What is a dental veneer?

What is a dental veneer?

The veneers make it possible to correct the color of the teeth when the bleaching is insufficient, their shape ( worn, broken teeth, too short, etc.), and slight malpositions (small overlaps, interdental spaces, etc.). “The veneers are thin ceramic films that stick to the incisors and canines, even the premolars, to improve their aesthetic appearance”, explains Dr. René Serfaty, dental surgeon. “ They are often compared to false nails ”.

Developed in the 1980s, the technique gained common practice in the mid-2000s following advances in the materials and processes used, in particular for bonding the veneers. Increasingly attentive to preserving the integrity of the teeth, dental surgeons have also favored veneers as an alternative to crowns which require a larger tooth size and are more reserved for very damaged teeth.

Note: we speak of Inlay, Onlay, or Overlay for the posterior teeth, and veneers for the anterior teeth. 

Who are they for?

Veneers are for people who want to enhance their smile by modifying their visible teeth very slightly ( canines, incisors, premolars, etc.). This can be by improving the color of the tooth or the defect of the slightly damaged tooth (cracked, crooked, too short…). 

Contraindications are relatively rare: ” Bruxism can wear down and shorten the incisors significantly. The veneers will lengthen them but they will not hold if the height of the posterior teeth is not increased at the same time”, explains the Dr. Serfaty. “A significant lack of enamel, which can be linked to certain genetic diseases or excessive consumption of acidic foods and drinks, can also be a problem because the glue adheres less well to the dentin. Good oral hygiene is always essential “.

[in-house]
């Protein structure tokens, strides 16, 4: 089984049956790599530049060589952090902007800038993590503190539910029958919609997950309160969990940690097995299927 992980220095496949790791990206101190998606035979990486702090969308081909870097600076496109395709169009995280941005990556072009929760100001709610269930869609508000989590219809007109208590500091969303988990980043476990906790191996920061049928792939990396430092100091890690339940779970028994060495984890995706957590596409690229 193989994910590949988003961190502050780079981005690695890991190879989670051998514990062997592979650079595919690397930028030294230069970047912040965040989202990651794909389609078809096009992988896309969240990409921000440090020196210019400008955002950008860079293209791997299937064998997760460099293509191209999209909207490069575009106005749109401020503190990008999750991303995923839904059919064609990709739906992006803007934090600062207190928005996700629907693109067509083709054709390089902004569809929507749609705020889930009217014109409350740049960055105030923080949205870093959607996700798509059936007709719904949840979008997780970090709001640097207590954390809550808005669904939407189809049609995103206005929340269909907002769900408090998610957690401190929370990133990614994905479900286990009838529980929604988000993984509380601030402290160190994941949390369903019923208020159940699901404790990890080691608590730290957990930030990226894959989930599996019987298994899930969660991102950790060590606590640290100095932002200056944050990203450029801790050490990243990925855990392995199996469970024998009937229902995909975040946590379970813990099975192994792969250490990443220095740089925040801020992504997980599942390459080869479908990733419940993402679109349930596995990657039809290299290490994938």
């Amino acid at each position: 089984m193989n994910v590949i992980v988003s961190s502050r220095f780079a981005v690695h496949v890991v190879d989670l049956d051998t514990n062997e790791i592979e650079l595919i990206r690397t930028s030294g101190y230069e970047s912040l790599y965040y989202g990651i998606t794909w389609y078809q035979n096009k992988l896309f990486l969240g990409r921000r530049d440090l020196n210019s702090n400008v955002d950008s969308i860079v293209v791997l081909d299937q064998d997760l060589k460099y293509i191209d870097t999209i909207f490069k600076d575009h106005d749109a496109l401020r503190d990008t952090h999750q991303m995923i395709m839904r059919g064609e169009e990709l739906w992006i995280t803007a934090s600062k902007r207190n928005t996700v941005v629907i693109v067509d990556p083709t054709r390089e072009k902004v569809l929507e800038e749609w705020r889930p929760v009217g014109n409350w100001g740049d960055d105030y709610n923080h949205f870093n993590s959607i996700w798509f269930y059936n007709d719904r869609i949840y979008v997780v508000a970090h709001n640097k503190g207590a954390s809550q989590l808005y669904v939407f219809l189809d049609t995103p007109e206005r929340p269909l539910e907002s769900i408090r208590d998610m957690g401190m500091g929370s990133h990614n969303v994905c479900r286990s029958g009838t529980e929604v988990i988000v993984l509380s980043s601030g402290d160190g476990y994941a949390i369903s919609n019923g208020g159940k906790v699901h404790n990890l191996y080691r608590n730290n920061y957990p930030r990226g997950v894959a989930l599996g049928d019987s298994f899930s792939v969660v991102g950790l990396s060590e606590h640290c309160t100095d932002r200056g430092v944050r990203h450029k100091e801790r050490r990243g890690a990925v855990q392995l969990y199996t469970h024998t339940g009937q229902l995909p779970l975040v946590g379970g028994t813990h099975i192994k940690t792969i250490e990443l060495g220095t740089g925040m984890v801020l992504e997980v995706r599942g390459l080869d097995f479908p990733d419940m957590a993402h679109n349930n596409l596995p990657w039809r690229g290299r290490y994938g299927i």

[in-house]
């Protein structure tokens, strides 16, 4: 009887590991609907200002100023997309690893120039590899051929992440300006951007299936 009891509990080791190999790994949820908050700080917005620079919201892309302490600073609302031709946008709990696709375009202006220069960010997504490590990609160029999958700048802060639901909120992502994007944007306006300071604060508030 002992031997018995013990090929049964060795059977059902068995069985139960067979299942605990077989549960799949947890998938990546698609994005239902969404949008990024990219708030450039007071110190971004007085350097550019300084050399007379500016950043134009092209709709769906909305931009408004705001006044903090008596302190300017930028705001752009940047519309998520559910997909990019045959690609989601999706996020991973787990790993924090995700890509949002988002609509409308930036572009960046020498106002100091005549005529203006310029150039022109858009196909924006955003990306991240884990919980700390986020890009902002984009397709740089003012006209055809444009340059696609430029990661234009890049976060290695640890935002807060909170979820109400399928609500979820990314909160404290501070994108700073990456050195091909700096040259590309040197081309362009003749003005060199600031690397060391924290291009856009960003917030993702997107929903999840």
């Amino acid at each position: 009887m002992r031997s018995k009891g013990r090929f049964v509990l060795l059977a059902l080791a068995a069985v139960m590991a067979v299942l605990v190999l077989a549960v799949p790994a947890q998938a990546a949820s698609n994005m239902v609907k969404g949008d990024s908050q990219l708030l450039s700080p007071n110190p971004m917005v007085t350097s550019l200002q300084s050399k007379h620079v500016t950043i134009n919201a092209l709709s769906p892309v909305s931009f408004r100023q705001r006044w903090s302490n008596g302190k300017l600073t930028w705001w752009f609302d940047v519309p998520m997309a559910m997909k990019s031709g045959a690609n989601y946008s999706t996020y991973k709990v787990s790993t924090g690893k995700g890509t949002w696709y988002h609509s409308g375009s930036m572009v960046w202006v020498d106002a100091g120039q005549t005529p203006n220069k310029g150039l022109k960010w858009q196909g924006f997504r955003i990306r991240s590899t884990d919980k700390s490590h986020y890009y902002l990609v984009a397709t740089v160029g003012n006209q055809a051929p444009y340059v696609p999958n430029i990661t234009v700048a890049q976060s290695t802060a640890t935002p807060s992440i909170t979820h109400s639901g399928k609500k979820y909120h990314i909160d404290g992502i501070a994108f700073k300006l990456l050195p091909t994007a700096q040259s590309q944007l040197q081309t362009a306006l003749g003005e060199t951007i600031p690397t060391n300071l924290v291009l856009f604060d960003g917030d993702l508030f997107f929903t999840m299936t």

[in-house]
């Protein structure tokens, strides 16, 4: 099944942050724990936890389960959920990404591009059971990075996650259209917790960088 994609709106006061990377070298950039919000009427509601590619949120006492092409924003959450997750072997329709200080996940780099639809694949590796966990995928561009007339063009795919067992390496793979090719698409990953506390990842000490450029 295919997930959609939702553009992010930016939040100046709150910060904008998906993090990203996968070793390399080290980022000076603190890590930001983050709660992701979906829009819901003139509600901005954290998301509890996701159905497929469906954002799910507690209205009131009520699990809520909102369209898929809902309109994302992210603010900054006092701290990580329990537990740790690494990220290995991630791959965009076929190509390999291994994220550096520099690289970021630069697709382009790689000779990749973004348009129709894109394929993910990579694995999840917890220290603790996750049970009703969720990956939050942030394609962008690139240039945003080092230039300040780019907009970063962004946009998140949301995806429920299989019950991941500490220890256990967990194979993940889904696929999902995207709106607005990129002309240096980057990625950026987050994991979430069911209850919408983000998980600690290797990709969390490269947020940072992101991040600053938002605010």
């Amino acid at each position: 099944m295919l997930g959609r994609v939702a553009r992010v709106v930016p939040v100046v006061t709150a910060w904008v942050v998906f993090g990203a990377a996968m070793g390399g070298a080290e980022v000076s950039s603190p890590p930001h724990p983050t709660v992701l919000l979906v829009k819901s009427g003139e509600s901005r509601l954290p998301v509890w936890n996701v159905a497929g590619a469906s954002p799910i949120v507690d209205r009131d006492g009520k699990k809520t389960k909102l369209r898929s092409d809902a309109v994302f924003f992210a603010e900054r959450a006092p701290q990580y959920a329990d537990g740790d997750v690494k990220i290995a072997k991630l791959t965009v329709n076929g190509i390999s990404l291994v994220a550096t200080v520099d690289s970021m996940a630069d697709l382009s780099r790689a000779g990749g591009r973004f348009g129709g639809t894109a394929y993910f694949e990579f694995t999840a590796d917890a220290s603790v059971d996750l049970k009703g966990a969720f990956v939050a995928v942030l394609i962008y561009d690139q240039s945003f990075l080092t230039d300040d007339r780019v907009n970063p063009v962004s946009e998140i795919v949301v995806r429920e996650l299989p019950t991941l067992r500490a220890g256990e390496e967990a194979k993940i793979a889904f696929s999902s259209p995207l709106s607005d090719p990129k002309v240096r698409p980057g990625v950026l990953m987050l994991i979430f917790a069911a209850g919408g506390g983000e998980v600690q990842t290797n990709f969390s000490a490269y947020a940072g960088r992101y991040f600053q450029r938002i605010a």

How much does it cost?

Their cost is relatively high. A ceramic veneer costs between 800 and 1,400 euros, the equivalent of a ceramic crown, and is not reimbursed by social security. When several teeth are involved, it may be tempting to have veneers placed abroad to reduce their cost by half. “However, it is difficult to have real guarantees concerning the training of the practitioner, the quality of the laboratory, the origin of the materials used… “, warns Dr. Serfaty.